Underwater observations have allowed us to get an idea of how certain of the ships discovered in Thonis-Heracleion were constructed. Where possible, the study of the naval architecture, preliminary as it was, revealed that most of the boats were assembled by "mortise and tenon". This assembly technique was well known in the Mediterranean in ancient times. However, evidence gathered during surveys suggests that some vessels were built in a more original way. A fundamental difference appears between the assembly of the planking of the wrecks of Thonis-Heracleion and other known wrecks assembled with mortise and tenon: the sides are held in shape with long and wide tenons that are staggered and engage several planks. Constructed as if they were an internal frame, the tenons almost played the role of regularly alternated floor timber and half timber. Another important finding is that while some planks are relatively long, most are thick and of a much shorter size.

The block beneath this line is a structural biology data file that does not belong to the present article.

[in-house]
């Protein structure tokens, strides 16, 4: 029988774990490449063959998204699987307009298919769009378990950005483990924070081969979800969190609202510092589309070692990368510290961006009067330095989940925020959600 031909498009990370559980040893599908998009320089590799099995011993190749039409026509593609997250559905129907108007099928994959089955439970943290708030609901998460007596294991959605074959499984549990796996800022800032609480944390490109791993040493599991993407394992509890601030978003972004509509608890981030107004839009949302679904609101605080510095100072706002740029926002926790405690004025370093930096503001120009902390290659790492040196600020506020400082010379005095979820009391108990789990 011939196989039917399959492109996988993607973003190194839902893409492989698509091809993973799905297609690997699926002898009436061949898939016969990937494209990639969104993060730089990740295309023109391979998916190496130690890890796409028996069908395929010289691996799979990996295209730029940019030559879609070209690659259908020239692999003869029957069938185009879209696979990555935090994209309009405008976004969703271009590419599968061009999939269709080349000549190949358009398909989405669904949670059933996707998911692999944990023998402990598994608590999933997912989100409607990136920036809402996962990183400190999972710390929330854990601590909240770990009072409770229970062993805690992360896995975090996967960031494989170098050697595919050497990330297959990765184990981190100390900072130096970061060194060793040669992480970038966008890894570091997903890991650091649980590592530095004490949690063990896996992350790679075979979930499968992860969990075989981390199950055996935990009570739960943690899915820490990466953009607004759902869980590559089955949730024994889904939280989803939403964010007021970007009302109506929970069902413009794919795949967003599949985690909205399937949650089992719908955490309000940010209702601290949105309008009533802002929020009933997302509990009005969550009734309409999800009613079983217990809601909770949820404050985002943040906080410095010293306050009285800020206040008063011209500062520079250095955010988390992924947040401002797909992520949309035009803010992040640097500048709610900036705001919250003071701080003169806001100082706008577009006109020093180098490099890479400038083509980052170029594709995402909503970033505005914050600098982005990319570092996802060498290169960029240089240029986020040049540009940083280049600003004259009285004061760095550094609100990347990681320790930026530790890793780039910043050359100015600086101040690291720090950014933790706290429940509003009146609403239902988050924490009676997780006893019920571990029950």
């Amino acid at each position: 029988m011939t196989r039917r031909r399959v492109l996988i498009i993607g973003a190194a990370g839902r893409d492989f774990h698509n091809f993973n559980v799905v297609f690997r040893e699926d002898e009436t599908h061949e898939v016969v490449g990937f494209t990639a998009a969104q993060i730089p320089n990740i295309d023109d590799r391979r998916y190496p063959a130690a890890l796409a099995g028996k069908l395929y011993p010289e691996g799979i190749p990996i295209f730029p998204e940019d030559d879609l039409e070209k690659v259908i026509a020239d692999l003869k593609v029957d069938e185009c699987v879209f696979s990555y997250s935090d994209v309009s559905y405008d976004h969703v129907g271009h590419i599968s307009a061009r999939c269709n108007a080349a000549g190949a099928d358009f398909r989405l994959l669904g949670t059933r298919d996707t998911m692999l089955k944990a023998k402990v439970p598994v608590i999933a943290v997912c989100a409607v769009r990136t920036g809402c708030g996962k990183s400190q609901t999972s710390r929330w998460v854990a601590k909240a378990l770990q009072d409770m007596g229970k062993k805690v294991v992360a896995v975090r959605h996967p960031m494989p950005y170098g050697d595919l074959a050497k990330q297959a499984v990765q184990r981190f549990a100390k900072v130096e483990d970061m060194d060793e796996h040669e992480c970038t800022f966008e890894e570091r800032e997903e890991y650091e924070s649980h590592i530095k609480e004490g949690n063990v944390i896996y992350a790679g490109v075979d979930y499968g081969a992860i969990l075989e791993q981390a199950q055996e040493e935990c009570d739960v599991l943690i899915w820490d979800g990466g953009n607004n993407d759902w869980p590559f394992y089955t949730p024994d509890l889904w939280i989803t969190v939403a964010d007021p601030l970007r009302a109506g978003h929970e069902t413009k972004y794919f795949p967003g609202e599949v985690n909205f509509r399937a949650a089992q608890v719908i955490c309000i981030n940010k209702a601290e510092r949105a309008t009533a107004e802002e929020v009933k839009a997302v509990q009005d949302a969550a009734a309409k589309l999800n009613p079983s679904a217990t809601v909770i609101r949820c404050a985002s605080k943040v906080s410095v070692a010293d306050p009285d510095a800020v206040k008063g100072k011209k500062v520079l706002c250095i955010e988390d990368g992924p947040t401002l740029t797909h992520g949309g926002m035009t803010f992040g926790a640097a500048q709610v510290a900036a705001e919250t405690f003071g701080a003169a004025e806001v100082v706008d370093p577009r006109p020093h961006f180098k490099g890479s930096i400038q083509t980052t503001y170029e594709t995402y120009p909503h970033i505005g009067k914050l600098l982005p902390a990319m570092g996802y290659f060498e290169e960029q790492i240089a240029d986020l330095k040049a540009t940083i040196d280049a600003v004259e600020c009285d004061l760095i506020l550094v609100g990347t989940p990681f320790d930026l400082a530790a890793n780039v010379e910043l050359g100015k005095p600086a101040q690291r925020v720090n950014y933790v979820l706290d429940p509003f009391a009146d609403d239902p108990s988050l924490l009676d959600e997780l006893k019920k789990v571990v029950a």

This construction technique corresponds to that described by Herodotus. The Greek historian, who visited Egypt in the fifth century BC, wrote that in the absence of trees providing large planks, the Egyptians used cargo boats - baris - made of acacia wood, one of the few trees that are relatively abundant in the country, which they "cut into planks two cubits long, which they assemble like bricks". To give the ship the desired shape, "they fix these planks with long pegs very closely spaced" (Herodotus, Histories 2.96). In fact a tomb painting from about 2000 BC at Beni Hassan, shows a hull construction of planks of small dimensions. This painting has been corroborated by the discovery in 1893 of several boats built by this method. The 100-105 cm long acacia planking of the wrecks of Thonis-Heracleion (a cubit is 52 cm), assembled with "long pegs very closely spaced" matches this. Apart the description by Herodotus, very little is known about Egyptian shipbuilding in the Third Intermediate Period (1069-525 BC) and the Egyptian Late Period (525-332 BC) Intermediate (1069-525 BC) and Late Periods (525-332 BC…?), as there are few depictions and only the remains of the El-Matariya boat have been studied.